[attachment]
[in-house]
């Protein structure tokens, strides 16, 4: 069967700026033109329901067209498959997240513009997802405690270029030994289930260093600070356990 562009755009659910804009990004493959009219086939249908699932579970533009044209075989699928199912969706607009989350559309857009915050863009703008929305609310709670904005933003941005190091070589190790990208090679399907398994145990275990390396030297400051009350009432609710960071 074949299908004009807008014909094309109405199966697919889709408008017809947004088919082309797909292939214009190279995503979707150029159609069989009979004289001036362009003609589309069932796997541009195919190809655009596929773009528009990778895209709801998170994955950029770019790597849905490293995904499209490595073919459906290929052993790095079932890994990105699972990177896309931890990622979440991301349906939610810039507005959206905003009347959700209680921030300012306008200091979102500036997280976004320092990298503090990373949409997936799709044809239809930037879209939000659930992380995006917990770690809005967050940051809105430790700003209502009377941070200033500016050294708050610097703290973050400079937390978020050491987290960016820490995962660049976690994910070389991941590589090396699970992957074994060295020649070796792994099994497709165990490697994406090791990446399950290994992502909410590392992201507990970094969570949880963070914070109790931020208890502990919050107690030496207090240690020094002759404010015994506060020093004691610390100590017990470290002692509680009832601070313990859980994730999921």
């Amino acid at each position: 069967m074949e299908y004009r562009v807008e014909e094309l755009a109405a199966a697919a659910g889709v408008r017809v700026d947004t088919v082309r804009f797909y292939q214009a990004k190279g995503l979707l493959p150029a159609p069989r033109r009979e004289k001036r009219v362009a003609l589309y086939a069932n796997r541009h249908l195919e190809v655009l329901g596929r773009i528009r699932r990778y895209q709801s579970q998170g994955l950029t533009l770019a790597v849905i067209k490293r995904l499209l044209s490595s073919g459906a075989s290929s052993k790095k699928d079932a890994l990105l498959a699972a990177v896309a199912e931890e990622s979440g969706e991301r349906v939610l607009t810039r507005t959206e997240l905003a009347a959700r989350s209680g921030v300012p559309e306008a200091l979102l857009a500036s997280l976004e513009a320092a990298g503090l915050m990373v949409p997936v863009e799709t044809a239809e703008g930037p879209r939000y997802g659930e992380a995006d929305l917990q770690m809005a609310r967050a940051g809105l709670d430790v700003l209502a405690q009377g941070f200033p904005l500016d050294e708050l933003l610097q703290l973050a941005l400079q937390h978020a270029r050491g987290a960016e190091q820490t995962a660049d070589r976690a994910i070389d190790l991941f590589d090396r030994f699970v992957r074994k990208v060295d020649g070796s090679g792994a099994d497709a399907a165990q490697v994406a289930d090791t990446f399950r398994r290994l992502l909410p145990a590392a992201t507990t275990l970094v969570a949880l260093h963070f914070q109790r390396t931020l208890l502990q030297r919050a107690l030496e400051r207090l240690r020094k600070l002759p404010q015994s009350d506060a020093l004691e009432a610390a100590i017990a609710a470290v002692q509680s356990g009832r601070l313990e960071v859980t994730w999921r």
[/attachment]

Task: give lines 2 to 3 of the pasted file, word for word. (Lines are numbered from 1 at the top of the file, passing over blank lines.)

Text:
């Protein structure tokens, strides 16, 4: 069967700026033109329901067209498959997240513009997802405690270029030994289930260093600070356990 562009755009659910804009990004493959009219086939249908699932579970533009044209075989699928199912969706607009989350559309857009915050863009703008929305609310709670904005933003941005190091070589190790990208090679399907398994145990275990390396030297400051009350009432609710960071 074949299908004009807008014909094309109405199966697919889709408008017809947004088919082309797909292939214009190279995503979707150029159609069989009979004289001036362009003609589309069932796997541009195919190809655009596929773009528009990778895209709801998170994955950029770019790597849905490293995904499209490595073919459906290929052993790095079932890994990105699972990177896309931890990622979440991301349906939610810039507005959206905003009347959700209680921030300012306008200091979102500036997280976004320092990298503090990373949409997936799709044809239809930037879209939000659930992380995006917990770690809005967050940051809105430790700003209502009377941070200033500016050294708050610097703290973050400079937390978020050491987290960016820490995962660049976690994910070389991941590589090396699970992957074994060295020649070796792994099994497709165990490697994406090791990446399950290994992502909410590392992201507990970094969570949880963070914070109790931020208890502990919050107690030496207090240690020094002759404010015994506060020093004691610390100590017990470290002692509680009832601070313990859980994730999921």
């Amino acid at each position: 069967m074949e299908y004009r562009v807008e014909e094309l755009a109405a199966a697919a659910g889709v408008r017809v700026d947004t088919v082309r804009f797909y292939q214009a990004k190279g995503l979707l493959p150029a159609p069989r033109r009979e004289k001036r009219v362009a003609l589309y086939a069932n796997r541009h249908l195919e190809v655009l329901g596929r773009i528009r699932r990778y895209q709801s579970q998170g994955l950029t533009l770019a790597v849905i067209k490293r995904l499209l044209s490595s073919g459906a075989s290929s052993k790095k699928d079932a890994l990105l498959a699972a990177v896309a199912e931890e990622s979440g969706e991301r349906v939610l607009t810039r507005t959206e997240l905003a009347a959700r989350s209680g921030v300012p559309e306008a200091l979102l857009a500036s997280l976004e513009a320092a990298g503090l915050m990373v949409p997936v863009e799709t044809a239809e703008g930037p879209r939000y997802g659930e992380a995006d929305l917990q770690m809005a609310r967050a940051g809105l709670d430790v700003l209502a405690q009377g941070f200033p904005l500016d050294e708050l933003l610097q703290l973050a941005l400079q937390h978020a270029r050491g987290a960016e190091q820490t995962a660049d070589r976690a994910i070389d190790l991941f590589d090396r030994f699970v992957r074994k990208v060295d020649g070796s090679g792994a099994d497709a399907a165990q490697v994406a289930d090791t990446f399950r398994r290994l992502l909410p145990a590392a992201t507990t275990l970094v969570a949880l260093h963070f914070q109790r390396t931020l208890l502990q030297r919050a107690l030496e400051r207090l240690r020094k600070l002759p404010q015994s009350d506060a020093l004691e009432a610390a100590i017990a609710a470290v002692q509680s356990g009832r601070l313990e960071v859980t994730w999921r």